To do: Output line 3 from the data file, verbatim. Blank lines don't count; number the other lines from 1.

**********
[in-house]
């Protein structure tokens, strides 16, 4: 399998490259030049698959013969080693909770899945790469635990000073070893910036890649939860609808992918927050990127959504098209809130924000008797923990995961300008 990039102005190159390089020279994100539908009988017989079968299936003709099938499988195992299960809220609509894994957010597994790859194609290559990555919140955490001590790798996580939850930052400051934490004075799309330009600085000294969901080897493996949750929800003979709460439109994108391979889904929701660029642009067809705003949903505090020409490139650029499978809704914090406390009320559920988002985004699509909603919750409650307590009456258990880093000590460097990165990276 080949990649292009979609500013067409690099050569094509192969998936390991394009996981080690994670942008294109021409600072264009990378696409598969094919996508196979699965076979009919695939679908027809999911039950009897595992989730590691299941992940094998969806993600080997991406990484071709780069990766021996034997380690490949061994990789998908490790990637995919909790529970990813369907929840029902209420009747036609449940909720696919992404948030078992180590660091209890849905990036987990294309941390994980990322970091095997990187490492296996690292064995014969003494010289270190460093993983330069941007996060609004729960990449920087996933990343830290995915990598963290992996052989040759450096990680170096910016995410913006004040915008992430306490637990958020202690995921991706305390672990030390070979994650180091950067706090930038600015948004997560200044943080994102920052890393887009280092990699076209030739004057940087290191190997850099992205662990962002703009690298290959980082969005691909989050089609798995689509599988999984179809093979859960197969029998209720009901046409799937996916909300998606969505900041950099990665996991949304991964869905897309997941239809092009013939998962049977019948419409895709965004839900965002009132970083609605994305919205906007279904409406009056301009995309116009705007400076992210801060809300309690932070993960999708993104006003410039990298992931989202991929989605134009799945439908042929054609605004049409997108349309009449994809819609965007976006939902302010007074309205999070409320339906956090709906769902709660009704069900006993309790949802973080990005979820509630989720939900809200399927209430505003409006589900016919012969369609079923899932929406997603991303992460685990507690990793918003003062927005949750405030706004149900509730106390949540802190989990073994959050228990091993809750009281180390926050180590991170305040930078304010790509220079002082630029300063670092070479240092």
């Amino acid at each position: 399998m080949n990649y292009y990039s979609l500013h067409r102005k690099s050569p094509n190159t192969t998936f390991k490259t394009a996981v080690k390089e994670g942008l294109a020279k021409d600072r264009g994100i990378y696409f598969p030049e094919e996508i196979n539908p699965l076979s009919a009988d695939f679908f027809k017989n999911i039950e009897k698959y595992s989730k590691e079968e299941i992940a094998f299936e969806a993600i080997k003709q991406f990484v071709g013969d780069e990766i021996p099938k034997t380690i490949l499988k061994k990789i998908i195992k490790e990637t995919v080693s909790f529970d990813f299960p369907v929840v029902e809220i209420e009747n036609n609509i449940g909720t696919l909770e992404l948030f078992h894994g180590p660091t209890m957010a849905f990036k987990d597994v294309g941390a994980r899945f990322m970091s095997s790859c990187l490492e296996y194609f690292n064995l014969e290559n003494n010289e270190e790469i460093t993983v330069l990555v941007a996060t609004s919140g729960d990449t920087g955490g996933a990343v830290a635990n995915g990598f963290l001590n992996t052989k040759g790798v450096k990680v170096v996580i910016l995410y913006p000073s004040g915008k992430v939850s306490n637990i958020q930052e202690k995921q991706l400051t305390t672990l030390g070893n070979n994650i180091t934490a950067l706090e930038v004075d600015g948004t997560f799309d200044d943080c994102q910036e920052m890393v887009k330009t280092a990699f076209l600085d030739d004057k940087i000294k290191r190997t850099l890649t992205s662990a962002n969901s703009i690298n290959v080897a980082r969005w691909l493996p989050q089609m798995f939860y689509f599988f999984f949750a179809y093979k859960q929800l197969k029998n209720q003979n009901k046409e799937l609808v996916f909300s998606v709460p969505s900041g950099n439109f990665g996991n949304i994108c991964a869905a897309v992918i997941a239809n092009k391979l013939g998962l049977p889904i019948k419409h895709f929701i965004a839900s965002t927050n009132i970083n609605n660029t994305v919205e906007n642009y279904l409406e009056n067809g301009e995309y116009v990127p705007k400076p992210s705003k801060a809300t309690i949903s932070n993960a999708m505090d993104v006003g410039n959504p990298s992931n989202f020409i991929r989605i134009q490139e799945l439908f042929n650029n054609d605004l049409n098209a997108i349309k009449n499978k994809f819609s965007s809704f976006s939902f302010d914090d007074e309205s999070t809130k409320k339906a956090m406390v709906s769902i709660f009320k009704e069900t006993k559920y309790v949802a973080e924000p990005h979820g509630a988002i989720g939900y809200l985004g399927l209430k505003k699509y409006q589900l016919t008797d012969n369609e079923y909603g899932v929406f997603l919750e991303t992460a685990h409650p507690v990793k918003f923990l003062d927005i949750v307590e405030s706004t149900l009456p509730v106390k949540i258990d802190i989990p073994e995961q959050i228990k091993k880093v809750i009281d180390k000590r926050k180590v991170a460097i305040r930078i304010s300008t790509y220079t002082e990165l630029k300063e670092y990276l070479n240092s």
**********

């Amino acid at each position: 399998m080949n990649y292009y990039s979609l500013h067409r102005k690099s050569p094509n190159t192969t998936f390991k490259t394009a996981v080690k390089e994670g942008l294109a020279k021409d600072r264009g994100i990378y696409f598969p030049e094919e996508i196979n539908p699965l076979s009919a009988d695939f679908f027809k017989n999911i039950e009897k698959y595992s989730k590691e079968e299941i992940a094998f299936e969806a993600i080997k003709q991406f990484v071709g013969d780069e990766i021996p099938k034997t380690i490949l499988k061994k990789i998908i195992k490790e990637t995919v080693s909790f529970d990813f299960p369907v929840v029902e809220i209420e009747n036609n609509i449940g909720t696919l909770e992404l948030f078992h894994g180590p660091t209890m957010a849905f990036k987990d597994v294309g941390a994980r899945f990322m970091s095997s790859c990187l490492e296996y194609f690292n064995l014969e290559n003494n010289e270190e790469i460093t993983v330069l990555v941007a996060t609004s919140g729960d990449t920087g955490g996933a990343v830290a635990n995915g990598f963290l001590n992996t052989k040759g790798v450096k990680v170096v996580i910016l995410y913006p000073s004040g915008k992430v939850s306490n637990i958020q930052e202690k995921q991706l400051t305390t672990l030390g070893n070979n994650i180091t934490a950067l706090e930038v004075d600015g948004t997560f799309d200044d943080c994102q910036e920052m890393v887009k330009t280092a990699f076209l600085d030739d004057k940087i000294k290191r190997t850099l890649t992205s662990a962002n969901s703009i690298n290959v080897a980082r969005w691909l493996p989050q089609m798995f939860y689509f599988f999984f949750a179809y093979k859960q929800l197969k029998n209720q003979n009901k046409e799937l609808v996916f909300s998606v709460p969505s900041g950099n439109f990665g996991n949304i994108c991964a869905a897309v992918i997941a239809n092009k391979l013939g998962l049977p889904i019948k419409h895709f929701i965004a839900s965002t927050n009132i970083n609605n660029t994305v919205e906007n642009y279904l409406e009056n067809g301009e995309y116009v990127p705007k400076p992210s705003k801060a809300t309690i949903s932070n993960a999708m505090d993104v006003g410039n959504p990298s992931n989202f020409i991929r989605i134009q490139e799945l439908f042929n650029n054609d605004l049409n098209a997108i349309k009449n499978k994809f819609s965007s809704f976006s939902f302010d914090d007074e309205s999070t809130k409320k339906a956090m406390v709906s769902i709660f009320k009704e069900t006993k559920y309790v949802a973080e924000p990005h979820g509630a988002i989720g939900y809200l985004g399927l209430k505003k699509y409006q589900l016919t008797d012969n369609e079923y909603g899932v929406f997603l919750e991303t992460a685990h409650p507690v990793k918003f923990l003062d927005i949750v307590e405030s706004t149900l009456p509730v106390k949540i258990d802190i989990p073994e995961q959050i228990k091993k880093v809750i009281d180390k000590r926050k180590v991170a460097i305040r930078i304010s300008t790509y220079t002082e990165l630029k300063e670092y990276l070479n240092s």